DEAR DOCTOR K:
My doctor put me on a statin in 2013 because the guidelines that came out that year said I should be on them. Are the new guidelines really better than the ones they replaced?
I’m sorry you asked that question, because any answer I give will be criticized by some of my colleagues on the faculty of Harvard Medical School. This is a very controversial area, and my colleagues all have strong opinions — just not the same one.
In fact, there’s an old joke: Our faculty are so knowledgeable that, on any particular question, any three faculty are likely to have at least five completely different opinions — all strongly held and forcefully argued.
Not only is my answer going to be controversial, it also is going to be long. There is so much to say, I will need two columns to say it.
Statins are medicines that were developed to lower blood levels of low-density lipoprotein cholesterol (LDL cholesterol, or “bad” cholesterol). Statins were based on basic research that discovered how the liver controls the amount of LDL cholesterol in the blood. That research was honored with the Nobel Prize.
Subsequent studies proved that statins reduce the risk of heart disease. Most of us assumed that this was because they lowered LDL cholesterol. Guidelines were developed that said that people with LDL cholesterol above a certain level should take statins.
However, additional research revealed that it was not so simple. First, it was discovered that inflammation inside plaques of atherosclerosis raised the risk of heart disease. Then it was shown that, in addition to lowering cholesterol, statins also reduced inflammation.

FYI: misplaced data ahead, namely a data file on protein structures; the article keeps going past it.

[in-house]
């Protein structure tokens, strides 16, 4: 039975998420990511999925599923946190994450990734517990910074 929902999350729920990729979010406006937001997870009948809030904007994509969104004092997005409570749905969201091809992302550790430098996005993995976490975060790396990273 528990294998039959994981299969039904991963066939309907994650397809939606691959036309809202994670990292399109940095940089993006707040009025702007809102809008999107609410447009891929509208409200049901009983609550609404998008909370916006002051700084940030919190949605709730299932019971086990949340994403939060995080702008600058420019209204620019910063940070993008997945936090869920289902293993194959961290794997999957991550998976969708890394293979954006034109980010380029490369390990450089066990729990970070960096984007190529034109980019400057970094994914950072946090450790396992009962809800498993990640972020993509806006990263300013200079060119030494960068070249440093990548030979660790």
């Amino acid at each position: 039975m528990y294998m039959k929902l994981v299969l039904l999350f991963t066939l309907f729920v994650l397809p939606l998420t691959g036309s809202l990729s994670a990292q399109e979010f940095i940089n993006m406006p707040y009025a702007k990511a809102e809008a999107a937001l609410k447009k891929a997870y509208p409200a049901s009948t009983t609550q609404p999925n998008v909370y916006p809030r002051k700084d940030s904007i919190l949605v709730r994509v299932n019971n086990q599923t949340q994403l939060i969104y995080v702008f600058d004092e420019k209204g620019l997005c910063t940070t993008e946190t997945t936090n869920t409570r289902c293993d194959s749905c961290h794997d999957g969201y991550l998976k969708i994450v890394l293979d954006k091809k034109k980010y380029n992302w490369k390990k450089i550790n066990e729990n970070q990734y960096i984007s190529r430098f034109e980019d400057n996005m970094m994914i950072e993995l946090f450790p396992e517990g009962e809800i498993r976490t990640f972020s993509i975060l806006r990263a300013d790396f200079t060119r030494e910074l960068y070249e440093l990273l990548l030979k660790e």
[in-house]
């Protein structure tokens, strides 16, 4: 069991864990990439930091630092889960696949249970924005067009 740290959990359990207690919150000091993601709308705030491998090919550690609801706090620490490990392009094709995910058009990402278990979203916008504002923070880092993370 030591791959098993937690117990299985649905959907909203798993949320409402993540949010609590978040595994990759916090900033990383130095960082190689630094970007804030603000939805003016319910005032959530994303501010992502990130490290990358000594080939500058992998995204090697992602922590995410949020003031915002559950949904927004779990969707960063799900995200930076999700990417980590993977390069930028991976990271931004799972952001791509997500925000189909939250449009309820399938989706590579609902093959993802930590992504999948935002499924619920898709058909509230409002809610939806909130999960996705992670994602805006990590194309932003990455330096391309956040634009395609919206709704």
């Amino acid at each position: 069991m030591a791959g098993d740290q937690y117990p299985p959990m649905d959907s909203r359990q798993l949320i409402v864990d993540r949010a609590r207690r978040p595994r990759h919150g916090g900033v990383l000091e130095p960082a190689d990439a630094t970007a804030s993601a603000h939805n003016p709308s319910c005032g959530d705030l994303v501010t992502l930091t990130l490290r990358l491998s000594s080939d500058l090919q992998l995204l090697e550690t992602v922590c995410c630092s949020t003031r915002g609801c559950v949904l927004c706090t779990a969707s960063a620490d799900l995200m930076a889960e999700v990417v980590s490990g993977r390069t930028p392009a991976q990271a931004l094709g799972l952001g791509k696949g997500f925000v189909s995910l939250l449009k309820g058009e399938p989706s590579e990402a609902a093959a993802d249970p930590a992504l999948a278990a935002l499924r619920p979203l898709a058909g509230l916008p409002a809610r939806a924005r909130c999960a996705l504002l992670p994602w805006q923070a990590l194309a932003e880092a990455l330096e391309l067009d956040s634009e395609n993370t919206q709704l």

A large study put the icing on the cake. It showed that statins reduced the risk of heart disease even in people with normal levels of LDL cholesterol — presumably by reducing inflammation. So there were two different ways (anti-cholesterol and anti-inflammation) in which statins could lower the risk of heart disease.
Based on this new information, updated guidelines published in 2013 moved away from recommending statins just for people who have high blood levels of LDL cholesterol. Instead, the new guidelines recommended a statin for anyone between 40 and 75 years of age who has a 7.5 percent or higher risk of having a heart attack or stroke over the next 10 years.
How do you calculate your risk? There are various different systems, and those systems were developed from studies of different populations of patients. All of the systems measure “risk factors” that previous research has shown increase the chances of developing heart disease — or of having more heart trouble if you already have heart disease.
In tomorrow’s column, we’ll talk about the risk factors and the controversy over prescribing statins based on those factors — and not just on a person’s blood level of LDL cholesterol.
Plus, I’ll answer your question as to what I think about the new guidelines. Just don’t tell my colleagues here at Harvard what I said.